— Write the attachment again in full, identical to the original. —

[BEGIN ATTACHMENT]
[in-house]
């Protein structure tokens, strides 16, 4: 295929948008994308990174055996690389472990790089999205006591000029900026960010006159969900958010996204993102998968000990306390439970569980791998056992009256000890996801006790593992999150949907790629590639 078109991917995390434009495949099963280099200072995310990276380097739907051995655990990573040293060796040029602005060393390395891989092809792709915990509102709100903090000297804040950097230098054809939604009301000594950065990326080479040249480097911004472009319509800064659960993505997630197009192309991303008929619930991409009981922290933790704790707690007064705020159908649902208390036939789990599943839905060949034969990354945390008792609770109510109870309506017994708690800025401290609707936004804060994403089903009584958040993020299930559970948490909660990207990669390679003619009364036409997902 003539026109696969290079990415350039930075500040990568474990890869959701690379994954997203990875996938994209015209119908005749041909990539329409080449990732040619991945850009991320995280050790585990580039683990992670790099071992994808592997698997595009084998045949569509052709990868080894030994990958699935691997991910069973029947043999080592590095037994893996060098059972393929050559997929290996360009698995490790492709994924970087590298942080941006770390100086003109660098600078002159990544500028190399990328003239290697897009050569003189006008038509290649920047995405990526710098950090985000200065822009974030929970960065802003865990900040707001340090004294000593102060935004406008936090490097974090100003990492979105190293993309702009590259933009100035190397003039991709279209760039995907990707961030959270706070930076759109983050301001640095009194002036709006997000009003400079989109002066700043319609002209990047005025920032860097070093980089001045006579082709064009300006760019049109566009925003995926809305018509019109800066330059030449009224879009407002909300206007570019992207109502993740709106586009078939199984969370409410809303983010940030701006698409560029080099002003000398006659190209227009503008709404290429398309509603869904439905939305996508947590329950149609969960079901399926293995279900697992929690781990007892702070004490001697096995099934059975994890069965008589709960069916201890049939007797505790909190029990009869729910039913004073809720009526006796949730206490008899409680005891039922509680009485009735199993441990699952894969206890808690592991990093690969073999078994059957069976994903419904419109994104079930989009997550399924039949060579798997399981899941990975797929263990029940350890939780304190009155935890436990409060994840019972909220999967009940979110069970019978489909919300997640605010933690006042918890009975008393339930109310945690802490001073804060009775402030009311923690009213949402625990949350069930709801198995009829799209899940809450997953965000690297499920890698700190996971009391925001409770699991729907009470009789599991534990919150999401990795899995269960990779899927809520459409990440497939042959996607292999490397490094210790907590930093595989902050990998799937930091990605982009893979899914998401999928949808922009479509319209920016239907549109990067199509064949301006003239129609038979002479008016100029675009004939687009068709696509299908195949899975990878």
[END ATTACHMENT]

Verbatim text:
[in-house]
């Protein structure tokens, strides 16, 4: 295929948008994308990174055996690389472990790089999205006591000029900026960010006159969900958010996204993102998968000990306390439970569980791998056992009256000890996801006790593992999150949907790629590639 078109991917995390434009495949099963280099200072995310990276380097739907051995655990990573040293060796040029602005060393390395891989092809792709915990509102709100903090000297804040950097230098054809939604009301000594950065990326080479040249480097911004472009319509800064659960993505997630197009192309991303008929619930991409009981922290933790704790707690007064705020159908649902208390036939789990599943839905060949034969990354945390008792609770109510109870309506017994708690800025401290609707936004804060994403089903009584958040993020299930559970948490909660990207990669390679003619009364036409997902 003539026109696969290079990415350039930075500040990568474990890869959701690379994954997203990875996938994209015209119908005749041909990539329409080449990732040619991945850009991320995280050790585990580039683990992670790099071992994808592997698997595009084998045949569509052709990868080894030994990958699935691997991910069973029947043999080592590095037994893996060098059972393929050559997929290996360009698995490790492709994924970087590298942080941006770390100086003109660098600078002159990544500028190399990328003239290697897009050569003189006008038509290649920047995405990526710098950090985000200065822009974030929970960065802003865990900040707001340090004294000593102060935004406008936090490097974090100003990492979105190293993309702009590259933009100035190397003039991709279209760039995907990707961030959270706070930076759109983050301001640095009194002036709006997000009003400079989109002066700043319609002209990047005025920032860097070093980089001045006579082709064009300006760019049109566009925003995926809305018509019109800066330059030449009224879009407002909300206007570019992207109502993740709106586009078939199984969370409410809303983010940030701006698409560029080099002003000398006659190209227009503008709404290429398309509603869904439905939305996508947590329950149609969960079901399926293995279900697992929690781990007892702070004490001697096995099934059975994890069965008589709960069916201890049939007797505790909190029990009869729910039913004073809720009526006796949730206490008899409680005891039922509680009485009735199993441990699952894969206890808690592991990093690969073999078994059957069976994903419904419109994104079930989009997550399924039949060579798997399981899941990975797929263990029940350890939780304190009155935890436990409060994840019972909220999967009940979110069970019978489909919300997640605010933690006042918890009975008393339930109310945690802490001073804060009775402030009311923690009213949402625990949350069930709801198995009829799209899940809450997953965000690297499920890698700190996971009391925001409770699991729907009470009789599991534990919150999401990795899995269960990779899927809520459409990440497939042959996607292999490397490094210790907590930093595989902050990998799937930091990605982009893979899914998401999928949808922009479509319209920016239907549109990067199509064949301006003239129609038979002479008016100029675009004939687009068709696509299908195949899975990878």